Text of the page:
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Detection and impacts of leakage from sub-seafloor deep geological carbon dioxide storage
Blackford, J.; Stahl, H.; Bull, J.M.; Bergès, B.J.P.; Cevatoglu, M.; Lichtschlag, A.; Connelly, D.P.; James, R.H.; Kita, J.; Long, D.; Naylor, M.; Shitashima, K.; Smith, D.; Taylor, P.; Wright, I.; Akhurst, M.C.; Chen, Baixin; Gernon, T.M.; Hauto, C.; Hayashi, M.; Kaieda, H.; Leighton, T.G.; Sato, T.; Sayer, M.D.J.; Suzumura, M. (2014). Detection and impacts of leakage from sub-seafloor deep geological carbon dioxide storage. Nat. Clim. Chang. 4(11): 1011–1016. hdl.handle.net/10.1038/nclimate2381
In: Nature Climate Change. Nature Publishing Group: London. ISSN 1758-678X, more
Peer reviewed article  

Available in  Authors 

Keyword
    Marine

Authors  Top 
  • Blackford, J., more
  • Stahl, H.
  • Bull, J.M.
  • Bergès, B.J.P.
  • Cevatoglu, M.
  • Lichtschlag, A.
  • Connelly, D.P.
  • James, R.H.
  • Kita, J.
  • Long, D.
  • Naylor, M.
  • Shitashima, K.
  • Smith, D.
  • Taylor, P.
  • Wright, I.
  • Akhurst, M.C.
  • Chen, Baixin
  • Gernon, T.M.
  • Hauto, C.
  • Hayashi, M.
  • Kaieda, H.
  • Leighton, T.G.
  • Sato, T.
  • Sayer, M.D.J.
  • Suzumura, M.

Abstract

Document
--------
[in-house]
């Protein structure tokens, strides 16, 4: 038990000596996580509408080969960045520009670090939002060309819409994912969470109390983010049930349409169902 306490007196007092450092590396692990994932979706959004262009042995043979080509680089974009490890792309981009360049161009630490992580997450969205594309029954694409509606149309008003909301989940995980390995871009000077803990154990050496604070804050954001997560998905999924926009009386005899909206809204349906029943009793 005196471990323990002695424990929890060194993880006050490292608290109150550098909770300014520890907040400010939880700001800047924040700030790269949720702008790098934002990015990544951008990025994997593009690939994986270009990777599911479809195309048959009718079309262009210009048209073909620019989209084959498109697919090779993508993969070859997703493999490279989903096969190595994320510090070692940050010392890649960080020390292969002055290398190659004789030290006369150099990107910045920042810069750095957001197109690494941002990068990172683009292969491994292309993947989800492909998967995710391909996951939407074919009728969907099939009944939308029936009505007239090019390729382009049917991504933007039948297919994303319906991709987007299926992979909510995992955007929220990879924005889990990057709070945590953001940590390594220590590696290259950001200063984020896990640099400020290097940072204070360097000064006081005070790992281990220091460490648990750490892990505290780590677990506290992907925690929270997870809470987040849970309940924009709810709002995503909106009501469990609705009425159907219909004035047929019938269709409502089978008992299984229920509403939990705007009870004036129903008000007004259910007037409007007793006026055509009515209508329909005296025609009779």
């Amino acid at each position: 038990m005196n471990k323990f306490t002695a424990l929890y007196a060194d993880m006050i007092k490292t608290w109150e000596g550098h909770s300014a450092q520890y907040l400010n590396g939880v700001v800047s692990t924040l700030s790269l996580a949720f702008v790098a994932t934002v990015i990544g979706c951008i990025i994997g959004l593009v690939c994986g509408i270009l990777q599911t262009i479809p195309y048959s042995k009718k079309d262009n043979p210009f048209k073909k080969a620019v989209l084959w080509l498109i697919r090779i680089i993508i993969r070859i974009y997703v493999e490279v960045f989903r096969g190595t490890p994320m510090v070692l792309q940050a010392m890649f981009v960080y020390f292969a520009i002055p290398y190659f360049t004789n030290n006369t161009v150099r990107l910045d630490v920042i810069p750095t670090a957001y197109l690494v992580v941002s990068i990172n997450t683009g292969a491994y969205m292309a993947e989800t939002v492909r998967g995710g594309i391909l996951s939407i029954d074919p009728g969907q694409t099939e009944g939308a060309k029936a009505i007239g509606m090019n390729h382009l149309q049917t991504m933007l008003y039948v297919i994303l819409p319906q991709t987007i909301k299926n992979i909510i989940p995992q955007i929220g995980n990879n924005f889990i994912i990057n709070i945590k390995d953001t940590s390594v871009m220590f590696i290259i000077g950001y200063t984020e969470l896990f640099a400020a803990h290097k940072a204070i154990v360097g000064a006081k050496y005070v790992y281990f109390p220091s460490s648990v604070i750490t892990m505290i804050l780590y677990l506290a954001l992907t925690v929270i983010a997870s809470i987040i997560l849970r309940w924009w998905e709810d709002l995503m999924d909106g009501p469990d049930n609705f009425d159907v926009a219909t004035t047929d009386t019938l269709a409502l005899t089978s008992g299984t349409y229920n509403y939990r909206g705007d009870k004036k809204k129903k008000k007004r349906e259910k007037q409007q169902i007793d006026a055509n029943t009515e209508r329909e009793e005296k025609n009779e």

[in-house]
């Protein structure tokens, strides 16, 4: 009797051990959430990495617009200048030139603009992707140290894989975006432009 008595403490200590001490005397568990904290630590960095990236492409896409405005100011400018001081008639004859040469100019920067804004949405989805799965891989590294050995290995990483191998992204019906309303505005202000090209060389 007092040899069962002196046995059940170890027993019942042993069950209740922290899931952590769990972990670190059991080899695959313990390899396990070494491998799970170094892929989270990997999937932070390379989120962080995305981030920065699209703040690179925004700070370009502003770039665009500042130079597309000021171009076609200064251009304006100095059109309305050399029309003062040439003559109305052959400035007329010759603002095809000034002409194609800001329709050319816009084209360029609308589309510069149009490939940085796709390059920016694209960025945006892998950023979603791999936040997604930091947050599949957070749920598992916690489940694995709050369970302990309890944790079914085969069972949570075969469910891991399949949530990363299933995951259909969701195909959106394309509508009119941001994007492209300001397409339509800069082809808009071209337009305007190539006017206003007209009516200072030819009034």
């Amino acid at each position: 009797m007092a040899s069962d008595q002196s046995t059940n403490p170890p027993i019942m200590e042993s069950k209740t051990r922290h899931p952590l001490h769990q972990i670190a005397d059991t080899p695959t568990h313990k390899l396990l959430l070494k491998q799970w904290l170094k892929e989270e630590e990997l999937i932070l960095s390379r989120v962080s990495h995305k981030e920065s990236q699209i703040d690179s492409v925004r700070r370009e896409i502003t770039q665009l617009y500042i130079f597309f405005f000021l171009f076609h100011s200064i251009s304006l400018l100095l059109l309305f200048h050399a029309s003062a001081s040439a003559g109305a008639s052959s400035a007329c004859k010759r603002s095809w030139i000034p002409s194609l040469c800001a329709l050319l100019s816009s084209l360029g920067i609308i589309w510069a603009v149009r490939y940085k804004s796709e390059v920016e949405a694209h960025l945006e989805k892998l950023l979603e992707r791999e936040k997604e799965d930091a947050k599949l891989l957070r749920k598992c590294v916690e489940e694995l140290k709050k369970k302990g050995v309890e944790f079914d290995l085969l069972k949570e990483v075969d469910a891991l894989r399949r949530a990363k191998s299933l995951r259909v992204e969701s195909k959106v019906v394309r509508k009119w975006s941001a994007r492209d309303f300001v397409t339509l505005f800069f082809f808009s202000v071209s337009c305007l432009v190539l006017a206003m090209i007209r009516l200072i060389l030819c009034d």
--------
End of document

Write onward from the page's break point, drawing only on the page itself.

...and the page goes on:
Fossil fuel power generation and other industrial emissions of carbon dioxide are a threat to global climate, yet many economies will remain reliant on these technologies for several decades. Carbon dioxide capture and storage (CCS) in deep geological formations provides an effective option to remove these emissions from the climate system. In many regions storage reservoirs are located offshore, over a kilometre or more below societally important shelf seas. Therefore, concerns about the possibility of leakage and potential environmental impacts, along with economics, have contributed to delaying development of operational CCS. Here we investigate the detectability and environmental impact of leakage from a controlled sub-seabed release of CO2. We show that the biological impact and footprint of this small leak analogue (<1 tonne CO2 d-1) is confined to a few tens of metres. Migration of CO2 through the shallow seabed is influenced by near-surface sediment structure, and by dissolution and re-precipitation of calcium carbonate naturally present in sediments. Results reported here advance the understanding of environmental sensitivity to leakage and identify appropriate monitoring strategies for full-scale carbon storage operations.

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